Human Rights Watch Says British Columbia Failed to Protect Vulnerable People During Heat Wave

Inadequate support from the British Columbia government during an extreme heat wave this summer “compounded the risks” for people with disabilities and the elderly, says an independent international human rights group.

Human Rights Watch says in a report released Tuesday that while those two groups are at increased risk of heat stress, many were forced to cope with the dangers of record temperatures on their own.

Data released by the BC Coroners Service and the province on July 30 reported 569 “heat-related deaths” in the province from June 20 to July 29. Most of the deaths were people aged 70 and over.

The report says Canadian governments and authorities need to listen and better support people with disabilities and the elderly before the next heat event.

“British Columbia does not have a heat action plan, and lack of access to cooling and targeted support for at-risk populations contributed to unnecessary suffering and possibly deaths,” says the report, “Canada: Disastrous Impact of Extreme Heat “.

The researchers examined the days from June 25 to July 1 for the report when BC “experienced a heat dome, a high pressure weather system that traps heat, with record temperatures of 49.6 degrees Celsius.”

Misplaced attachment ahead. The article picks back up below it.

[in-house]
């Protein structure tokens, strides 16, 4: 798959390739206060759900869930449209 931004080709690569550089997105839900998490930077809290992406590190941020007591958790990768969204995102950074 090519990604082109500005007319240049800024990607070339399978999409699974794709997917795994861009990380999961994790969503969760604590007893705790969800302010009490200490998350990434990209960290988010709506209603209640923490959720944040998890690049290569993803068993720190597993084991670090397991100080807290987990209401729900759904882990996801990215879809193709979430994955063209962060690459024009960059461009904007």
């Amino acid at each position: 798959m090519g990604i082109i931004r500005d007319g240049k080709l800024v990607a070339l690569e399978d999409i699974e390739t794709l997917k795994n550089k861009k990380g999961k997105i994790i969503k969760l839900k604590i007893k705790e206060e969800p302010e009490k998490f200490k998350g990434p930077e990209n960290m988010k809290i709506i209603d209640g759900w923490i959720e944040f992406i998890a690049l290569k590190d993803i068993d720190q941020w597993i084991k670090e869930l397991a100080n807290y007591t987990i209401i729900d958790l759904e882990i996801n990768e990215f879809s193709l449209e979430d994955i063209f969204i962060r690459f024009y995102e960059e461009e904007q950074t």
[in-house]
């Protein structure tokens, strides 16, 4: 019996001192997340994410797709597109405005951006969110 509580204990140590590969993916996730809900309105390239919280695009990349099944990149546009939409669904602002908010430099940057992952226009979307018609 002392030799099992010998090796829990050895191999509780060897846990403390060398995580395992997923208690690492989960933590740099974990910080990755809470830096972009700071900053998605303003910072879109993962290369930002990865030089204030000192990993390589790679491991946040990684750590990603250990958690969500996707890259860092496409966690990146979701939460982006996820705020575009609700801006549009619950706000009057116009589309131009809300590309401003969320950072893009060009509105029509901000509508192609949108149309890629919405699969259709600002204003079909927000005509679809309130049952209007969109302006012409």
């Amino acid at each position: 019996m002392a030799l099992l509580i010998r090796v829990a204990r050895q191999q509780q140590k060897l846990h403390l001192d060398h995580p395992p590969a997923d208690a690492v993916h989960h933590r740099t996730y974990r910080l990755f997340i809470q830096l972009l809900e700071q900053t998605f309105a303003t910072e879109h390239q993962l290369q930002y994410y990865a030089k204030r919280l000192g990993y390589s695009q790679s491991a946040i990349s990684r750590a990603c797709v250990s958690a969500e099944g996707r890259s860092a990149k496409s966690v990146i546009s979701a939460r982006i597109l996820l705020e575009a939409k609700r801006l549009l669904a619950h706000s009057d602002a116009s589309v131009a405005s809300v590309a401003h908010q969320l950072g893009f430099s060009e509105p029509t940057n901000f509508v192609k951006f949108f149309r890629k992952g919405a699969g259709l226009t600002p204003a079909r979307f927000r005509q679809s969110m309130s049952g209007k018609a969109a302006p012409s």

Human Rights Watch says it interviewed 31 British Columbia residents about their experiences during the heat wave period. The organization says it also reached out to service providers, community leaders, human rights advocates, the government of British Columbia and the city of Vancouver.

Opposition Liberals and Greens were highly critical of the neo-Democratic government’s response to Tuesday’s heat wave in the legislature, pointing to earlier government reports that warned of the risks of heat events.

Acting Liberal leader Shirley Bond said Prime Minister John Horgan’s initial response to the potential dangers of the heat wave was “appalling.”

“He said, and I quote: ‘Deaths are part of life and there is a level of personal responsibility,’ end the quote,” Bond said in the legislature. “Today, can the prime minister explain his government’s inability to respond effectively to the deadliest climate situation in Canadian history?”

Horgan was not in the legislature during the question period, but Health Minister Adrian Dix said the government was faced with a meteorological event that occurs once every thousand years, but now that it has happened, the government must learn lessons.

British Columbia’s Inappropriate Heat Wave Supports Greater Risks to Vulnerable People: Report. #HeatWave #BC

“It is no longer one in a thousand years and it requires action to deal with resilience and support people,” Dix said. “Everyone in this house is devastated by the fact that the people we know in our community passed away that weekend. Gutted by it.”

The minister acknowledged that those affected by the heat wave were the most vulnerable.

Dix said the government’s efforts to combat climate change, increase income assistance payments, hire more staff at long-term care facilities, and increase ambulance crews will give the province more strength to fight the upcoming event. challenging.

“All these actions make us more resilient, but we have to do more,” he said.

This Canadian Press report was first published on October 5, 2021.

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